OCEANSIDE — A free exhibit reception and lecture on Feb. 4 based on the research of Dr. Maude Southwell Wahlman introduced a packed house of viewers to “Signs and Symbols: African American Quilts” at the Oceanside Museum of Art.The African American quilt exhibit is part of the citywide Big Read program organized by Oceanside Public Library. The Big Read promotes community reading through a monthlong series of activities around the book selection “Their Eyes are Watching God” by Zora Neale Hurston.
The story tells of a young African American woman’s journey to find her own voice. It was written by Neale Hurston in 1937 and still holds universal truths on the challenges of coming of age.
The quilts made in the 1980s also tell a story about African American history. Bright colors, vertical lines, asymmetry, improvisation and animal shapes are seen in African American quilts.
“They are from the South U.S. where the tradition is strongest in the nation for African American women,” Danielle Susalla Deery, Oceanside Museum of Art director of exhibits and communications, said. “None of them were trained artists. They learned from their mom or grandmother as a family tradition of making quilts.”
“Quilts are very popular,” Southwell Wahlman said. “They appeal to people for so many reasons. Some people look at the stitches, some people look at the patterns, some people look at symbolism and history. There is a bigger audience for quilting than anything else.”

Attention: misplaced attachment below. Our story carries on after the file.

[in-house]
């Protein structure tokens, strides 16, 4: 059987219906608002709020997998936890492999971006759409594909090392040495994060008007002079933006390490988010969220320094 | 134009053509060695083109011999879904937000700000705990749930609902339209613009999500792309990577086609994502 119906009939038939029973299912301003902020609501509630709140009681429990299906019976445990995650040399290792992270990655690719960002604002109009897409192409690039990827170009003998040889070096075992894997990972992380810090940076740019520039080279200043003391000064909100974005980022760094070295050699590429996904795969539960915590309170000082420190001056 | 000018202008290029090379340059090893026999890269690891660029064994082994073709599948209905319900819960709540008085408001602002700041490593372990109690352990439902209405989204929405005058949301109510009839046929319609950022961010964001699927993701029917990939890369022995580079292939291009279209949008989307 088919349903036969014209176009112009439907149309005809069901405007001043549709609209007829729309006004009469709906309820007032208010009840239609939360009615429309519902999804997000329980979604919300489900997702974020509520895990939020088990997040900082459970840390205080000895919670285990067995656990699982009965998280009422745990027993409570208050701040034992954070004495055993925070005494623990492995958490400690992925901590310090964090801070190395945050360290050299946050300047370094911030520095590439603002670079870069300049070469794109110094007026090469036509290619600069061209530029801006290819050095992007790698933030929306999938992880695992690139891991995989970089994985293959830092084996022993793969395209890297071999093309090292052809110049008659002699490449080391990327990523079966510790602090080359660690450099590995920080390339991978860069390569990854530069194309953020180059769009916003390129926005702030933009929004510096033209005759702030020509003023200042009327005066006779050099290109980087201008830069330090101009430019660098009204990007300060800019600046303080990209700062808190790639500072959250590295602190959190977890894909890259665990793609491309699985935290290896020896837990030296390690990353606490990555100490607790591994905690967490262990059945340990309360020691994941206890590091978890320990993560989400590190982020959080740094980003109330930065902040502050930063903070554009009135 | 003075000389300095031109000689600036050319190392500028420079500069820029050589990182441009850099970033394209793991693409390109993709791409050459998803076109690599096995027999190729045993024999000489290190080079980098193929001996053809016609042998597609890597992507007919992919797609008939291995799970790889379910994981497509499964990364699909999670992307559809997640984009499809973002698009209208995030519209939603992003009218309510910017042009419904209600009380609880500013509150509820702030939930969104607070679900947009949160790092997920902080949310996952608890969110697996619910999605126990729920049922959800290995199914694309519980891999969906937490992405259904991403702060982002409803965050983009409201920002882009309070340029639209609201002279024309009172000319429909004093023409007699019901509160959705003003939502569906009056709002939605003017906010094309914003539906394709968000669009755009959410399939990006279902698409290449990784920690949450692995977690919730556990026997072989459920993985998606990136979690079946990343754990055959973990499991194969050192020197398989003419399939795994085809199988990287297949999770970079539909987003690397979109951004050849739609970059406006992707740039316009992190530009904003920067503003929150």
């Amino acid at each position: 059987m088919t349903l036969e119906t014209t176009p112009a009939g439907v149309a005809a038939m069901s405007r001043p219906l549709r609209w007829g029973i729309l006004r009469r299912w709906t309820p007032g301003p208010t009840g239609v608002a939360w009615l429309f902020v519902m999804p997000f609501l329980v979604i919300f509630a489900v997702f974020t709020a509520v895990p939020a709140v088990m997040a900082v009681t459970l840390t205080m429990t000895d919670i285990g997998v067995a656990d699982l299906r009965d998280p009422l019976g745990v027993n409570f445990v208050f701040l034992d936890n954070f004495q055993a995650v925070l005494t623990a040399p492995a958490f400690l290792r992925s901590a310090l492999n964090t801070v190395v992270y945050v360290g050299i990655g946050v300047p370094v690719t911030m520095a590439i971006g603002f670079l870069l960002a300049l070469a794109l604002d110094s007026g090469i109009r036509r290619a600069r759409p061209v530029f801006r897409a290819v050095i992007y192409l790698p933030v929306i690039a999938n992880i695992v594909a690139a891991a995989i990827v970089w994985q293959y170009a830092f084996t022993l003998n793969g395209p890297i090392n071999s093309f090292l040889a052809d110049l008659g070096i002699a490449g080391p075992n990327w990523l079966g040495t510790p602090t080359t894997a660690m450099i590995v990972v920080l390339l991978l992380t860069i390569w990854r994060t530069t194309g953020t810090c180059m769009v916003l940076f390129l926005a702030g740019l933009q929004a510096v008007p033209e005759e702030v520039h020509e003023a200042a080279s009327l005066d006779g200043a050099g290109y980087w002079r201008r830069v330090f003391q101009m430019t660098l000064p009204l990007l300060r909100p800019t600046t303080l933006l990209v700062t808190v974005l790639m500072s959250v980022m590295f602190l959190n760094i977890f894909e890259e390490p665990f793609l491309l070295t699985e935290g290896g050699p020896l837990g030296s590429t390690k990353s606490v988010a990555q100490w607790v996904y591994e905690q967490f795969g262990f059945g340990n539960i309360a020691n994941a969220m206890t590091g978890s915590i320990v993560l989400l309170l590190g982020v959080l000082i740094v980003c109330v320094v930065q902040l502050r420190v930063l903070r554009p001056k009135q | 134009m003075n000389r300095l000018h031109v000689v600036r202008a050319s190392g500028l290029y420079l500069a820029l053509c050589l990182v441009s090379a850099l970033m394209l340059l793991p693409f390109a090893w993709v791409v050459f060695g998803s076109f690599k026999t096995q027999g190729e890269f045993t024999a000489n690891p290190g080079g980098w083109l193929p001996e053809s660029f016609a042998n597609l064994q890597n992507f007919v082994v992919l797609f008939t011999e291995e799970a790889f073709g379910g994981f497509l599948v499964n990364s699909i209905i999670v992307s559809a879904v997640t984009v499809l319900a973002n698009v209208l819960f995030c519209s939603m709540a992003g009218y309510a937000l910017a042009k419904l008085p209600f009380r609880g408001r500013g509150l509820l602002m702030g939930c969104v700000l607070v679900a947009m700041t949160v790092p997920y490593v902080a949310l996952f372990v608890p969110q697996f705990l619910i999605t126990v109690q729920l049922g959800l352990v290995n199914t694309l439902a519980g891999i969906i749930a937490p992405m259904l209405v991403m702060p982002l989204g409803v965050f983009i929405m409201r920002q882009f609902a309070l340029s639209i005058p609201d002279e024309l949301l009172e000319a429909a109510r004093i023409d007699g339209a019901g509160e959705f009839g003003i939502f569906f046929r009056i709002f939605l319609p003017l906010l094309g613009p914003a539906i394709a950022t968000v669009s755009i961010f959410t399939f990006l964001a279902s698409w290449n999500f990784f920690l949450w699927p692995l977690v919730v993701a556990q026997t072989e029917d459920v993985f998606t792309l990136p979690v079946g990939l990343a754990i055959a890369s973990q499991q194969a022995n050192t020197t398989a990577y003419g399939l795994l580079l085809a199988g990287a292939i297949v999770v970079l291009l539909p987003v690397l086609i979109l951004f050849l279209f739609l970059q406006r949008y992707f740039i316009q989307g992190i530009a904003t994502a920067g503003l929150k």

Southwell Wahlman is the first and foremost-published scholar on African American quilts.
“When I began my research in 1977 nothing was written,” Southwell Wahlman said. “I wanted to document it and try to understand it. And promote these women who make quilts as artists. I hope the younger generation continues the art form.”
Research by Southwell Wahlman reveals more about the women who made the quilts.
“Style is pretty individual,” Southwell Wahlman said. “Improvisation is part of the esthetics. If you’ve done research with the quilter you know what’s their preferred style, who they learned from, are their quilts similar to their mother’s or grandmother’s. All kinds of different questions come to mind.”
Southwell Wahlman works as a professor of global arts at the University of Missouri-Kansas City.
“To preserve quilts interview the quilter,” Southwell Wahlman said. “Interview the grandmothers. Take pictures of family quilts. Ask each quilter how she learned to make quilts from her own point of view.”
“Signs and Symbols: African American Quilts” will be on display at the Oceanside Museum through March 18.
Grant funds from the National Endowment for the Arts helped support the “Signs and Symbols: African American Quilts” exhibit reception and lecture and other Big Read events planned to take place throughout Oceanside through Feb. 25.
For more information on the Big Read, visit oceansidepubliclibrary.org.